To find the original oral tale of "Little Red Riding Hood' . go to and find the story
titled 'the grandmothers tale'

The grandmother’s tale is an oral story that has been told in many parts of  Medieval Europe and is open to many interpretations. The tale could be interpreted as a literal warning and moral tale, or as a symbolic
journey from little girl to mature woman and the inevitable development of  female sexuality.

During the medieval period many people lived in small towns
or  villages, making the threat of wolf (or "werewolf")attacks quite common, it could be that this story was simply one told to warn their daughters of the dangers of the forest,  to behave as a proper young lady should. The simple  style of the story: a  straight forward linear plot, the lack of depth in characterisation or setting, makes one of this folk tale’s meanings glaringly obvious. In one respect it was  a simple warning to village people of medieval times against the dangers of the  forest.

 Although this meaning is the most obvious, there is a vast amount of symbolism in this story that implies a
much deeper meaning. The grandmother’s tale symbolises the medieval ideal of innocence and the deviation
from this ideal as girls grow into women who can be easily tempted by ‘wolves’. The werewolf is a symbol of danger from both the animals in a forest, and men who lead girls and women to 'stray from the path'. The girl must choose a path to her grandmother’s house, the path of pins or the path of needles. These sewing tools are a symbol for the different stages of a woman’s life; pins are simple fastenings which are used temporarily, whereas a needle is used for the permanent fastening, and the act of threading a needle can be seen as sexual innuendo. The girl takes the path of pins, demonstrating her youth and yet to be corrupted innocence, the wolf travels by the path of needles highlighting his position as a sexual threat. So far, the girl is still the idealised picture of innocence and purity.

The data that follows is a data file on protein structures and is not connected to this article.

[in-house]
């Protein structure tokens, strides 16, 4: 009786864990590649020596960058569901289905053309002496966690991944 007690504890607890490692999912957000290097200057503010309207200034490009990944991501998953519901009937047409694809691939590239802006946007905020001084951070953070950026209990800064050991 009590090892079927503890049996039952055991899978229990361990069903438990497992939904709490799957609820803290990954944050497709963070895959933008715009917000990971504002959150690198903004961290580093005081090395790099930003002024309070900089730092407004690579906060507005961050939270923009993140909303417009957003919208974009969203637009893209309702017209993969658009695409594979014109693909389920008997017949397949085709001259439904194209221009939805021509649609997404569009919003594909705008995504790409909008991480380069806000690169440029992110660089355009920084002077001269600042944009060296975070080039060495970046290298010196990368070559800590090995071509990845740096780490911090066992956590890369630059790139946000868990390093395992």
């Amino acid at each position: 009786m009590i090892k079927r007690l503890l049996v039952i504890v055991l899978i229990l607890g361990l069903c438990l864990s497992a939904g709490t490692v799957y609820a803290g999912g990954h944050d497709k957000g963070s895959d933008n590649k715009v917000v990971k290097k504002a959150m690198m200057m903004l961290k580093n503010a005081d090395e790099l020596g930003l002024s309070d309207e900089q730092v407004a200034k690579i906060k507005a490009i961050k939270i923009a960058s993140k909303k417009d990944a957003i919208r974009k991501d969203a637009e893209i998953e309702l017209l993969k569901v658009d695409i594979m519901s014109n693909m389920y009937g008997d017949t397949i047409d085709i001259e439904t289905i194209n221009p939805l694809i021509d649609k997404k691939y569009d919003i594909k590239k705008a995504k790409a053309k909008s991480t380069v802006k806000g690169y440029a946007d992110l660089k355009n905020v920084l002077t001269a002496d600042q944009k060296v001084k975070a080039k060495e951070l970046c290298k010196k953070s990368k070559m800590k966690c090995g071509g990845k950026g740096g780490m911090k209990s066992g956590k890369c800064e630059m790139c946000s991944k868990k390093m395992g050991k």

In this early version of the tale, the wolf is able to kill and eat the grandmother, and leaves her flesh and blood for
the young girl to eat. The, albeit unintentional, cannibalism of the girl's grandmother shows her  development from young naive child to a mature, intelligent woman. As she eats the flesh and wine (blood) she takes a metaphorical step from child to adult  hood, infusing her own mind and spirit with that of the grandmother, becoming a wiser, more powerful woman. This mental, spiritual development allows the young girl to be wary of the wolf and
his threat to her.

This tale was most likely originally told by women, and it is noticeable in its plot. This fact is made exceedingly clear by the lack of a masculine ‘hero' and the fact that the wolf is eventually out witted by a group of female characters. The girl is clever and able to trick the wolf into letting her escape her grandmother’s house. After he has her strip and almost enter the bed, where she would most definitely be devoured, the girl excuses herself to go outside and ‘relieve herself’ and slips away. A second act of female cunning occurs when the women at the river manage to drown the wolf, saving the girls life and proving the strength and character women can possess.

‘The Grandmother’s Tale’ has many readings available to it, it is both literal and metaphorical. A warning
against the dangers of the untamed world, a symbol of the transition from girl to woman and the power and  intelligence women can posses. It reflects the minds of those who created the story, and projects its meaning onto the world around it.